Many names for great 5K


Dana Stetson


Brooksville, The Outback 50K, and The Croom Trail are all different names for the same run. This 50K trail is in the Withlacoochee Forest, an area with many interconnected trails, and has been run for eleven years. For ten of those years, a small running club, The Croom Runners, has managed to produce the race. Every year the race has been directed by one of the five members and every year it has remained great.

For the last couple of years, the race has been designated RRCA State 50K Trail Run Championship. This year it was the first race in an ultra series. The sponsors have varied greatly over the years and even the direction of the run has been changed. But, the main difference in doing this race each year is in yourself.

Tallahassee had four representatives in this race. Two of them certainly earned the right to be noted for their stellar performances. Paul Vecchio is relatively new to Tallahassee, but not to ultras. He has run many ultras, most notably a little number called The Western 100, which he finished in a little over 27 hours. This year at the Croom Run he had the unfortunate luck to end up in a seven man zoom pack that added two extra miles to this race by mile three (in a navigational faux pas of a major magnitude). Even with this added distance as a handicap, he pushed hard through an increasingly hot, technical, two lap tour of the Withlacoochee Forest. The course featured a single track through eve-level weeds, many roots, lots of sugar sand, two dry sinkholes, and as an added treat, three major hills in the last thirty minutes of a two hour loop. Paul finished 20th overall in a time of 5:25 for a 33-mile run.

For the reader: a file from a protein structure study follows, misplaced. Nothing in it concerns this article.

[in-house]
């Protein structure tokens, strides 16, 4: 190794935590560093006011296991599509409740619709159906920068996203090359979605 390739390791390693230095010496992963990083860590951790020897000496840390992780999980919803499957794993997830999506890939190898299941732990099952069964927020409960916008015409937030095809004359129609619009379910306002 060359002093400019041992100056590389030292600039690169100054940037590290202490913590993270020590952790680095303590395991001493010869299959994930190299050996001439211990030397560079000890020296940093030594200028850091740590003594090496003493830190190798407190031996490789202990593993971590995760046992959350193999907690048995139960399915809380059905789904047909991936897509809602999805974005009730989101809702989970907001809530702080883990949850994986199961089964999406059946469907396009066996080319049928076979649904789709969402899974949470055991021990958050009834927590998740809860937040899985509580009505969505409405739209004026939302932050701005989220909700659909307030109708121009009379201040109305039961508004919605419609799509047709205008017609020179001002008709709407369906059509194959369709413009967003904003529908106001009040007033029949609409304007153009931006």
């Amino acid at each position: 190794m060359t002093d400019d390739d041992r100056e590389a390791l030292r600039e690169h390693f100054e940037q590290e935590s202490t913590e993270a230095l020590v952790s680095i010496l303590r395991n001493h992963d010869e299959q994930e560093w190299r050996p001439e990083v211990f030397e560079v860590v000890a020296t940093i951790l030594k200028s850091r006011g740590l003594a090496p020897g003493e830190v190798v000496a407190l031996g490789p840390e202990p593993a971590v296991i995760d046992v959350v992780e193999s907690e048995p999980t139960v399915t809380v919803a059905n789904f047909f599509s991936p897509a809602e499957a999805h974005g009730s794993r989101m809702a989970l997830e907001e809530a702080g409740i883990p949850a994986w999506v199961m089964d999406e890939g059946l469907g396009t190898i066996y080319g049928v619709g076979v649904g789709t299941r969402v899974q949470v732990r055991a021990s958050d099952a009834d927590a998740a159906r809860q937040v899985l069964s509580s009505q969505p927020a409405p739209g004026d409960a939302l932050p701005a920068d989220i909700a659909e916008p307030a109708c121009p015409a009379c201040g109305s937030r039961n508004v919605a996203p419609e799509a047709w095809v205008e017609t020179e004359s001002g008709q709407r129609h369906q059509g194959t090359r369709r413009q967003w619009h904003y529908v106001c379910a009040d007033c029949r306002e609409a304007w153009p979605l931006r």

Our other Tallahassean with a tale to tell, was Gary Griffin, who ran a very evenly paced, jet-lag assisted race. He avoided the misnavigation at the beginning of the race, and just ran his own pace. I saw Gary for the one and only time in this race about 200 meters from the finish. I had in my hand a 1/8-cup of water which I donated to him as he ran up this hilly, rooty, nasty finish climb. He looked at me as he poured the water over his head and said, “I think I’m going to die.” But, the truth was that he never looked so alive, attacking the last little distance and showing me, once again, what toughness is. He finished sixth overall with a time of 4: 21.

These two racers couldn’t be more different. Yet each has adapted a long-run routine that works for them. They show through their examples, that each person should run their own race, with their own specific strategies.